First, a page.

questions From Australia, joined Sep 2011, 902 posts, RR: 1 Posted (2 years 1 month 3 weeks 4 days 1 hour ago) and read 3603 times:
How has the increase in obesity rates, especially in the western world, impacted airlines' operational performance?
Passengers are getting larger. Has this impacted take-off weight? What is the impact on fuel consumption? Does cargo take a hit to reduce weight? Are there other impacts? Or are there no material impacts?
(Note: this thread is not about passenger comfort, making "passengers of size" pay for two seats, etc)
FlyDeltaJets From United States of America, joined Feb 2006, 1957 posts, RR: 2
Reply 1, posted (2 years 1 month 3 weeks 4 days ago) and read 3435 times:
Quoting questions (Thread starter): How has the increase in obesity rates, especially in the western world, impacted airlines' operational performance?
As far as I know for UA and DL the standard passenger weight which is used to calculate weight and balance has not changed. Not to be funny but bigger passengers means bigger clothes, this can be why bags seem so much heavier now.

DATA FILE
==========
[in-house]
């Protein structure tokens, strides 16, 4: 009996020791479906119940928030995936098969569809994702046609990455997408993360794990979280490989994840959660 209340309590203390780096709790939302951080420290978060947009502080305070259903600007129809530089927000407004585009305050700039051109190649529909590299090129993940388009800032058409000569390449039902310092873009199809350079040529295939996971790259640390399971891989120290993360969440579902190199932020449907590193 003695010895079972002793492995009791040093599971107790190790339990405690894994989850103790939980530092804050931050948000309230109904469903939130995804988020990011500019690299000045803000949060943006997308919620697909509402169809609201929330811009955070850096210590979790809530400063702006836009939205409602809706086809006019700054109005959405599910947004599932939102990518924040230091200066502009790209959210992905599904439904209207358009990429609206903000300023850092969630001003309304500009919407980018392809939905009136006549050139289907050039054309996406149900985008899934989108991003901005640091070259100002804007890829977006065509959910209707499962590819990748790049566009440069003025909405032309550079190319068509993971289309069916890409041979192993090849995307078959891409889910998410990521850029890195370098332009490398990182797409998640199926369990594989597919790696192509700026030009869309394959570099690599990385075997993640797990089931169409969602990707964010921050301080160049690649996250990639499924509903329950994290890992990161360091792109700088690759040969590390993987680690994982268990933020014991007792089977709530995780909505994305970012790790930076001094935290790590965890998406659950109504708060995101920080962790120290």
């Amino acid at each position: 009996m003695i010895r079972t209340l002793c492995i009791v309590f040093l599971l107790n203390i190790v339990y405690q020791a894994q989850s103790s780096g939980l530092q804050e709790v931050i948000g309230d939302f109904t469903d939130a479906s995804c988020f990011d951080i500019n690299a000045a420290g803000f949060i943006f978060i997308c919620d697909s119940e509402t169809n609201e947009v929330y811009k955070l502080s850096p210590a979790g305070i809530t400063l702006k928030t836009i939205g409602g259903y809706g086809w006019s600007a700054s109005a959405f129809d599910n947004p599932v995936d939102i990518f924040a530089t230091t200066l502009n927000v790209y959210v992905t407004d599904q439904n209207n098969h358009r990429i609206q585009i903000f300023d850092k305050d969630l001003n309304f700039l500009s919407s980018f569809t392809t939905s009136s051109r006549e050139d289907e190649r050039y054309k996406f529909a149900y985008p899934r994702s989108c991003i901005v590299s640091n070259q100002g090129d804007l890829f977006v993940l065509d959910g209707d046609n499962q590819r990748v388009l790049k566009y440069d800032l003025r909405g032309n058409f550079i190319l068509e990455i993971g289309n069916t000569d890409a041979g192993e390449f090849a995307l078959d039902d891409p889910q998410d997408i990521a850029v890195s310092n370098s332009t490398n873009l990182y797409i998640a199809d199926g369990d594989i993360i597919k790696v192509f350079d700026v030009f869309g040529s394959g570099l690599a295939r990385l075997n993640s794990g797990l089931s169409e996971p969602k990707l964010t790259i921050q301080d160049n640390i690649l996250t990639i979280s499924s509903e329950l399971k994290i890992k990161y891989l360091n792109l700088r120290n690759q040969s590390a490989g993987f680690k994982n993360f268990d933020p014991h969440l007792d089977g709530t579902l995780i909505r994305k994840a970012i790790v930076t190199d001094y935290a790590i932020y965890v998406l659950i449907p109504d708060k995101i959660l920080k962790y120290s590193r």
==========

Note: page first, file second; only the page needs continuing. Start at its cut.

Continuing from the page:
This was in response to the Air Midwest US Airways Express Crash in Charlotte in 2003 when the airplane was overloaded and a maintenance problem reduced elevator authority. When the average weight went up, it hurt airline operations since they had to reduce the payload available for fuel and cargo. Transcon routes became more difficult. This especially hurt airlines operating 737NGs and A320s on US transcon routes. Smaller airplanes were also affected since the new numbers made it almost impossible to dispatch an EMB 120 or Saab 340 with all their seats occupied.
If you have never designed an airplane part before, let the real designers do the work!
Probably means more wear and tear on seats. I'm surprised the armrests don't break off when some passengers much wider than 17 inches squeeze themselves into the seat and sometimes have to go sideways to fit down the aisle.
Another poential impact may involve safety, as very large passengers can't move as fast during an evacuation and may block other passengers where even a few seconds can make a difference (e.g. fire).